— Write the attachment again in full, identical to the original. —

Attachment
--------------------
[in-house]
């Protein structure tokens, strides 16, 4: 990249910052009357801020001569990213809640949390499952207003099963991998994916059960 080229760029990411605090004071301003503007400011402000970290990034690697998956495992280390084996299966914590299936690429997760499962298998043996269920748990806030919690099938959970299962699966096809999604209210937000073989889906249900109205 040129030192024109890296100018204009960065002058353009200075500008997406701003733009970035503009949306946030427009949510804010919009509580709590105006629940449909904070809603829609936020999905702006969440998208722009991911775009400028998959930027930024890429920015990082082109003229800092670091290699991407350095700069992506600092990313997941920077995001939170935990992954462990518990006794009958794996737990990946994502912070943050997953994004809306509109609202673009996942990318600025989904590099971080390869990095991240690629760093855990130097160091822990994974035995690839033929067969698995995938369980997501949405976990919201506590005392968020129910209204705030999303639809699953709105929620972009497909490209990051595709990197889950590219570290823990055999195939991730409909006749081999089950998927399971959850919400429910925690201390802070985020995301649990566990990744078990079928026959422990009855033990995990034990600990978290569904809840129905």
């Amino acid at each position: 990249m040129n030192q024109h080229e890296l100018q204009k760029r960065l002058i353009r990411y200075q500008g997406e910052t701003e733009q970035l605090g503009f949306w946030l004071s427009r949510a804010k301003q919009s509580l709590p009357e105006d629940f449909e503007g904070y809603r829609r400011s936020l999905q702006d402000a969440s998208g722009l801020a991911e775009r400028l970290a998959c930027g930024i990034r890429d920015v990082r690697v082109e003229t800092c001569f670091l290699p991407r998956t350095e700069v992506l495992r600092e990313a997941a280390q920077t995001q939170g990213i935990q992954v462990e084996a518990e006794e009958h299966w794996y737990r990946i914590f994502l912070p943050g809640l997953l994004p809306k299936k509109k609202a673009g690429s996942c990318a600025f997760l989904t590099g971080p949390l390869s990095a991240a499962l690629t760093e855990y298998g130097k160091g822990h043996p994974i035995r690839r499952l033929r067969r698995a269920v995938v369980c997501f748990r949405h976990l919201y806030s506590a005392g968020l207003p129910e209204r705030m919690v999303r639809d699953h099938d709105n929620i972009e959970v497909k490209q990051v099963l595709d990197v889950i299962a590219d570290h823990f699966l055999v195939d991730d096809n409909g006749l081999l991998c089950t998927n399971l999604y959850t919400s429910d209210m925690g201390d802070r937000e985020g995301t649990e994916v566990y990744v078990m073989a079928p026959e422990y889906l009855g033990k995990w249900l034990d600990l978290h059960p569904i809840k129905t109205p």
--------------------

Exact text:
[in-house]
């Protein structure tokens, strides 16, 4: 990249910052009357801020001569990213809640949390499952207003099963991998994916059960 080229760029990411605090004071301003503007400011402000970290990034690697998956495992280390084996299966914590299936690429997760499962298998043996269920748990806030919690099938959970299962699966096809999604209210937000073989889906249900109205 040129030192024109890296100018204009960065002058353009200075500008997406701003733009970035503009949306946030427009949510804010919009509580709590105006629940449909904070809603829609936020999905702006969440998208722009991911775009400028998959930027930024890429920015990082082109003229800092670091290699991407350095700069992506600092990313997941920077995001939170935990992954462990518990006794009958794996737990990946994502912070943050997953994004809306509109609202673009996942990318600025989904590099971080390869990095991240690629760093855990130097160091822990994974035995690839033929067969698995995938369980997501949405976990919201506590005392968020129910209204705030999303639809699953709105929620972009497909490209990051595709990197889950590219570290823990055999195939991730409909006749081999089950998927399971959850919400429910925690201390802070985020995301649990566990990744078990079928026959422990009855033990995990034990600990978290569904809840129905």
């Amino acid at each position: 990249m040129n030192q024109h080229e890296l100018q204009k760029r960065l002058i353009r990411y200075q500008g997406e910052t701003e733009q970035l605090g503009f949306w946030l004071s427009r949510a804010k301003q919009s509580l709590p009357e105006d629940f449909e503007g904070y809603r829609r400011s936020l999905q702006d402000a969440s998208g722009l801020a991911e775009r400028l970290a998959c930027g930024i990034r890429d920015v990082r690697v082109e003229t800092c001569f670091l290699p991407r998956t350095e700069v992506l495992r600092e990313a997941a280390q920077t995001q939170g990213i935990q992954v462990e084996a518990e006794e009958h299966w794996y737990r990946i914590f994502l912070p943050g809640l997953l994004p809306k299936k509109k609202a673009g690429s996942c990318a600025f997760l989904t590099g971080p949390l390869s990095a991240a499962l690629t760093e855990y298998g130097k160091g822990h043996p994974i035995r690839r499952l033929r067969r698995a269920v995938v369980c997501f748990r949405h976990l919201y806030s506590a005392g968020l207003p129910e209204r705030m919690v999303r639809d699953h099938d709105n929620i972009e959970v497909k490209q990051v099963l595709d990197v889950i299962a590219d570290h823990f699966l055999v195939d991730d096809n409909g006749l081999l991998c089950t998927n399971l999604y959850t919400s429910d209210m925690g201390d802070r937000e985020g995301t649990e994916v566990y990744v078990m073989a079928p026959e422990y889906l009855g033990k995990w249900l034990d600990l978290h059960p569904i809840k129905t109205p």